The facade and the Sphere, returned to where they stood on 9/11 would, for millions, “undoubtedly be a moving and powerful sight.” Because they tell the truth.
Michael Burke
Brother of F.D.N.Y. Capt. William F. Burke, Jr., Eng. Co. 21, who was killed Sept. 11, 2001.

Field has no pier

To The Editor:
Re “The pier’s a park, not a parkway” (Talking Point, April 13 – 19):

Lower Manhattan families should enthusiastically support The People’s Pier proposal for Pier 40 and oppose the one for Cirque du Soleil.  The Downtown Little League and the Downtown Soccer League get some much-needed time at the Pier 40 fields, and many neighborhood kids participate in the various camps and clinics that are run there, as well as use it during the open time that happens during the winter.

Pier 40 is especially important to the leagues because the Battery Park City ballfields are only available half the year, they will be reduced in size to accommodate residential building construction, and no new active recreation space is currently planned for anywhere in Lower Manhattan.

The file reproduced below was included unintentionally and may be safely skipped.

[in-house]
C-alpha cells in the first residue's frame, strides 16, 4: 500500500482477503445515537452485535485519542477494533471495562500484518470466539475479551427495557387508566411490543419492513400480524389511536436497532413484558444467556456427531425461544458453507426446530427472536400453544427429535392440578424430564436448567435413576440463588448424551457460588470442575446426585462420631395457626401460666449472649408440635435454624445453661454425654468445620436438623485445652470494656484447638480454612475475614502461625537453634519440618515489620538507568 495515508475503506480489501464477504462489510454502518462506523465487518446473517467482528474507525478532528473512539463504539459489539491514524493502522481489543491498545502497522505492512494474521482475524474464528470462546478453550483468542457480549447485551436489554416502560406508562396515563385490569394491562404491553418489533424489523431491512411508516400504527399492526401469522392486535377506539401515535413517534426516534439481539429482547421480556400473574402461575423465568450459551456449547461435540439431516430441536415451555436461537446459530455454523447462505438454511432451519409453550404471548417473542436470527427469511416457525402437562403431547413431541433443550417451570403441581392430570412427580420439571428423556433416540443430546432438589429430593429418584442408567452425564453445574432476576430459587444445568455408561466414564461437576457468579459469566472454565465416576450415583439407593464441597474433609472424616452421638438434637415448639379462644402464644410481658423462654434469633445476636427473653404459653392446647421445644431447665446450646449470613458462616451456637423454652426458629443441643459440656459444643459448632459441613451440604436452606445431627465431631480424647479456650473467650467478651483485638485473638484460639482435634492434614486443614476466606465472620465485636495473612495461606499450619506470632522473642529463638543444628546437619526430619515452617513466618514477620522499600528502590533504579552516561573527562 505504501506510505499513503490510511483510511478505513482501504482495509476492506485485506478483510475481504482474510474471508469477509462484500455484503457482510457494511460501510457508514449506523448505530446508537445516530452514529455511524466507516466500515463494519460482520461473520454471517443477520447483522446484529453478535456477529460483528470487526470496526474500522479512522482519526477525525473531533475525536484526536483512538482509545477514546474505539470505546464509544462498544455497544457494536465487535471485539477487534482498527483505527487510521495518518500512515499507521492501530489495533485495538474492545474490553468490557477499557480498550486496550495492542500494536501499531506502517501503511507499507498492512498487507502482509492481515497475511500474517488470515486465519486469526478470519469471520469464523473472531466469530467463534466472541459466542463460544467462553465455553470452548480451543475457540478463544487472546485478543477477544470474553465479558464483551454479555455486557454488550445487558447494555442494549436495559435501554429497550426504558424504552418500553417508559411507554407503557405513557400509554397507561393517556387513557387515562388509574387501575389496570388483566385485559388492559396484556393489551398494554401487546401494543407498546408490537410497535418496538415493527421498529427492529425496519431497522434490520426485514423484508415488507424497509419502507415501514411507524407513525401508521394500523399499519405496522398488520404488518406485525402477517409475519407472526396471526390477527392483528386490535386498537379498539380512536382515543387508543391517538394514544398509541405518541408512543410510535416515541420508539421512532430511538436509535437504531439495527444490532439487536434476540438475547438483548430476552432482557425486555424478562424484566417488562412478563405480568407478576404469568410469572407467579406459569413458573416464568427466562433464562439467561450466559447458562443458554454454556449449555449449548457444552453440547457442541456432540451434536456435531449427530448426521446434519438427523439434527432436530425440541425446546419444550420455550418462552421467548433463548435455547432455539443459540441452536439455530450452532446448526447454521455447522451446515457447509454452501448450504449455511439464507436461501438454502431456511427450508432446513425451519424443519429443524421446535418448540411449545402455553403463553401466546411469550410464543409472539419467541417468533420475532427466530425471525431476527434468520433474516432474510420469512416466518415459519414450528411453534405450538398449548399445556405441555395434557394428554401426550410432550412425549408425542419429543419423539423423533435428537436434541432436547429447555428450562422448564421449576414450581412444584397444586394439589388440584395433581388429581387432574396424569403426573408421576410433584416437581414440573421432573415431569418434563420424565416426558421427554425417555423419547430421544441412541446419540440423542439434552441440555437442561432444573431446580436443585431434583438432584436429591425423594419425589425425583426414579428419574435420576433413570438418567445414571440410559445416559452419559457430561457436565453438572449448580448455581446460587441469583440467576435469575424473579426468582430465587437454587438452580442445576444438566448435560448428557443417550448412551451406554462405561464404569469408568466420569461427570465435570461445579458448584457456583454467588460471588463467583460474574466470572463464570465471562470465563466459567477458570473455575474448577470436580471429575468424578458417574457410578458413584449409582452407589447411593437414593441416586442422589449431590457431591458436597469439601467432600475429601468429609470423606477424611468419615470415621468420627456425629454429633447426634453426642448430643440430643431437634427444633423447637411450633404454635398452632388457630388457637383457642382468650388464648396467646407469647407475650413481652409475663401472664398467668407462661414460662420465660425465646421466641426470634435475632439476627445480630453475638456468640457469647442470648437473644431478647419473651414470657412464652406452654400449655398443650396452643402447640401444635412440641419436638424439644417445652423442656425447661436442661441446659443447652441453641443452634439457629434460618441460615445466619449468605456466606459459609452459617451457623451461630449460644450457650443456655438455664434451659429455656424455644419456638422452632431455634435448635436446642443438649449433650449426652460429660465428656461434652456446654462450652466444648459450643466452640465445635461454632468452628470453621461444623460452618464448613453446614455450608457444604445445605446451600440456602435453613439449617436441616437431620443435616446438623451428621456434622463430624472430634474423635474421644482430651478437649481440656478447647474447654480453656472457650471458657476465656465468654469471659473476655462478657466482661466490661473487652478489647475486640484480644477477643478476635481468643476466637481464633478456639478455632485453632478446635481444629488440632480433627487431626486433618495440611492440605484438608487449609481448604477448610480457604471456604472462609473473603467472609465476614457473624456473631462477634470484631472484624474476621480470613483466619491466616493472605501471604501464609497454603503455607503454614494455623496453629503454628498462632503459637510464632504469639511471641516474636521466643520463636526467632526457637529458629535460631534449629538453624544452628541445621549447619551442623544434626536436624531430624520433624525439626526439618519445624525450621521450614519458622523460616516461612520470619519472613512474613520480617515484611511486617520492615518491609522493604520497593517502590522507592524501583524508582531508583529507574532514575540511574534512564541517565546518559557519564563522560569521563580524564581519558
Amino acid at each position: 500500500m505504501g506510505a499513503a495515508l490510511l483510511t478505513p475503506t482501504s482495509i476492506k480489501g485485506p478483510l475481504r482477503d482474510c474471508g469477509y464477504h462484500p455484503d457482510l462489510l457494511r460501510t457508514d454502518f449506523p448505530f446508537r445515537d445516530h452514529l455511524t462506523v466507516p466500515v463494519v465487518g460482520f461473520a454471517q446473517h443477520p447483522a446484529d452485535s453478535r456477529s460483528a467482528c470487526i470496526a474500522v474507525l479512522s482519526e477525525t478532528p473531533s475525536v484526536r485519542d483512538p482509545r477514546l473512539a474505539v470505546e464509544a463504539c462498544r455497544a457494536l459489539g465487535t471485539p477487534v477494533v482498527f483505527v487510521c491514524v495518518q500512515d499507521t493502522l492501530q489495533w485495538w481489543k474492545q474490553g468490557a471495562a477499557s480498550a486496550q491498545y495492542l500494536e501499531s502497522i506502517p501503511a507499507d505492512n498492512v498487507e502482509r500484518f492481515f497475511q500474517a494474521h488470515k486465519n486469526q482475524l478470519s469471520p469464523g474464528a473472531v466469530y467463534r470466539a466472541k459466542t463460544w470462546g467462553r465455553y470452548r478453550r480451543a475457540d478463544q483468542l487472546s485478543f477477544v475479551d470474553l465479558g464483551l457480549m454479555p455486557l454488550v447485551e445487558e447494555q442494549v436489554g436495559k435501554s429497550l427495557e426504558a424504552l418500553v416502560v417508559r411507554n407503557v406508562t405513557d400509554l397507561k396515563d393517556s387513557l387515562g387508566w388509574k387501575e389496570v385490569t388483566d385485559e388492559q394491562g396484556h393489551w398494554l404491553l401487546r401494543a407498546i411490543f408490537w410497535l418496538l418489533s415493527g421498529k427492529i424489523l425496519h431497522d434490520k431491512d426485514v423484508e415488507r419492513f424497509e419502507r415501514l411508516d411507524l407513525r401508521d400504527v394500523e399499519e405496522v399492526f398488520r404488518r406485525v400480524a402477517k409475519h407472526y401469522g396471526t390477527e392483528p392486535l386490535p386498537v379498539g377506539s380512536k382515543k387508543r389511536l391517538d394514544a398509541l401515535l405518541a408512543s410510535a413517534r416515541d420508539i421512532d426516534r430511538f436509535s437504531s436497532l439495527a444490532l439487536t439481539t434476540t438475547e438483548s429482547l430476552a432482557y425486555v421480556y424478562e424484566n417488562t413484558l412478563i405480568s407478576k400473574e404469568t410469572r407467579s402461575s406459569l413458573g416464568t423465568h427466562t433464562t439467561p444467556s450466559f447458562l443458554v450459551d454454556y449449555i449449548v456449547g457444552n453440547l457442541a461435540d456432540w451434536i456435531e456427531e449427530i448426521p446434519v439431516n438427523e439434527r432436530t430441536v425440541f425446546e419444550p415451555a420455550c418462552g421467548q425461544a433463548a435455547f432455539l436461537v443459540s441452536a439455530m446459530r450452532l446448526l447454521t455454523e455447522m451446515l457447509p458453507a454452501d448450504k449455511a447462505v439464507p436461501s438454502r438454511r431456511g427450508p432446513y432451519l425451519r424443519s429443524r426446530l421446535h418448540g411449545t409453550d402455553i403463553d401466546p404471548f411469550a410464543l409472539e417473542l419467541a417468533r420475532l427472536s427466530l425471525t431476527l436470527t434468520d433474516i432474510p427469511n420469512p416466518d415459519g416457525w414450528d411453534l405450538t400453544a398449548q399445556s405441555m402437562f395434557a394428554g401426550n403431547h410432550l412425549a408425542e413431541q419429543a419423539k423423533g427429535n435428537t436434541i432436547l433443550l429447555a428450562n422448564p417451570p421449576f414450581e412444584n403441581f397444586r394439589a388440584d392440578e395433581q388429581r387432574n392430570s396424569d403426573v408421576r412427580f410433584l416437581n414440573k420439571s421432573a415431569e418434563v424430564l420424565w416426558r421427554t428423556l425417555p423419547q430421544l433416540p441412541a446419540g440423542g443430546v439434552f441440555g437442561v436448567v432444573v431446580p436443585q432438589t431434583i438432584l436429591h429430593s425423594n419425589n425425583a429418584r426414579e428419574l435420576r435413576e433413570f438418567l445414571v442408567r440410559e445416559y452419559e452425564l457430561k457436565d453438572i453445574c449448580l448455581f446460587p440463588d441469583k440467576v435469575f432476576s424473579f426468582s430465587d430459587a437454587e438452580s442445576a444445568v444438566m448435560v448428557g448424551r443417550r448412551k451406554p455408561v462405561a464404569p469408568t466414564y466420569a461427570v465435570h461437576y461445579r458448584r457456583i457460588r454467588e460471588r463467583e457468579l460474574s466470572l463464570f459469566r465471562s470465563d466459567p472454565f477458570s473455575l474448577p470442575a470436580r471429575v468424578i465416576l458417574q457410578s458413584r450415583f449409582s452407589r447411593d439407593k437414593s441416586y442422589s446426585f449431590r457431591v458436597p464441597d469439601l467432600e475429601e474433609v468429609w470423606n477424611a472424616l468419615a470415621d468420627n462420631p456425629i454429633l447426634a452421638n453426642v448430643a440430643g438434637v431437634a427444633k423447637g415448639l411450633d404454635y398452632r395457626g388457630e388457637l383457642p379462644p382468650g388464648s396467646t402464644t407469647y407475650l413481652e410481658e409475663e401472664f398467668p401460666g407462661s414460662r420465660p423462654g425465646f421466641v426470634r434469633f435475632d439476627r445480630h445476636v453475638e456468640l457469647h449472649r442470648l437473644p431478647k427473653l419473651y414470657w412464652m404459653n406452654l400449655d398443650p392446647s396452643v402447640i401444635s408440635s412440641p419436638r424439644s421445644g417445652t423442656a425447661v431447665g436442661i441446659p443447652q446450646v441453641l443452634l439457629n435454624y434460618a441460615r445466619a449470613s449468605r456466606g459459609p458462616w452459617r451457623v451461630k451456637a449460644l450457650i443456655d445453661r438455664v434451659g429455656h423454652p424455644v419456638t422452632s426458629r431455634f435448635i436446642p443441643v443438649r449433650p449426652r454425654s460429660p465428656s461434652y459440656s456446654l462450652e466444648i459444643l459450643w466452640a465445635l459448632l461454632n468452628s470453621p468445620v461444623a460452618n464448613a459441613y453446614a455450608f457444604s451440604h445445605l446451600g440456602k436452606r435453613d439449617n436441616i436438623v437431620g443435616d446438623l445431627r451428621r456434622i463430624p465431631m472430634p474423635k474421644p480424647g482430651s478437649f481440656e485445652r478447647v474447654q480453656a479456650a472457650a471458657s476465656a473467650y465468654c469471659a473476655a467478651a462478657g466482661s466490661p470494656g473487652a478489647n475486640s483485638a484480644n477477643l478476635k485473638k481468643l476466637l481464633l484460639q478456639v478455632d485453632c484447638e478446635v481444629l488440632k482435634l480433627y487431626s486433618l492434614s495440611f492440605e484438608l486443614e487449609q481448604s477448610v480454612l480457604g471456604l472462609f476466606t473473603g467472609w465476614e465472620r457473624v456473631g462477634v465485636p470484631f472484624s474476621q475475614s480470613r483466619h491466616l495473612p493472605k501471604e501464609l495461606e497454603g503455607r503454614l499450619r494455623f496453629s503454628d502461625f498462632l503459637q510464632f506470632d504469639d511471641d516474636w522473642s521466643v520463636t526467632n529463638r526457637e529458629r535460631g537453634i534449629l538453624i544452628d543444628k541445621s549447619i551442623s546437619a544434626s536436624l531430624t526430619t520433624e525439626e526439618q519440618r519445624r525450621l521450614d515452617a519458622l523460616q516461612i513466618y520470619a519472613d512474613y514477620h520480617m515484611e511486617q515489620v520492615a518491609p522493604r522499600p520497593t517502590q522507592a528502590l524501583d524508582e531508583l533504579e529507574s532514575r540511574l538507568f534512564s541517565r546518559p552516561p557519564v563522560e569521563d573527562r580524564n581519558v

It is almost funny that the city does something right (converting Pier 40 into artificial turf ballfields), and then feels compelled to “fix it.”  But, the decision-making process by city and state agencies should not be a surprise to us.  The B.P.C. ballfields have trees in the outfield, but none where parents can actually use the shade, and the backstops there are a lawsuit waiting to happen. You can look at the sleight-of-hand at Pier 25 and Pier 26 as further examples.  Or the proposed garbage facility at the large lot on West St. and Spring St. (another wasted opportunity for active recreation space and/or a school site, in my opinion).  Or the tortured “passive recreation” plans for the East River/South Street Seaport area that nobody will use.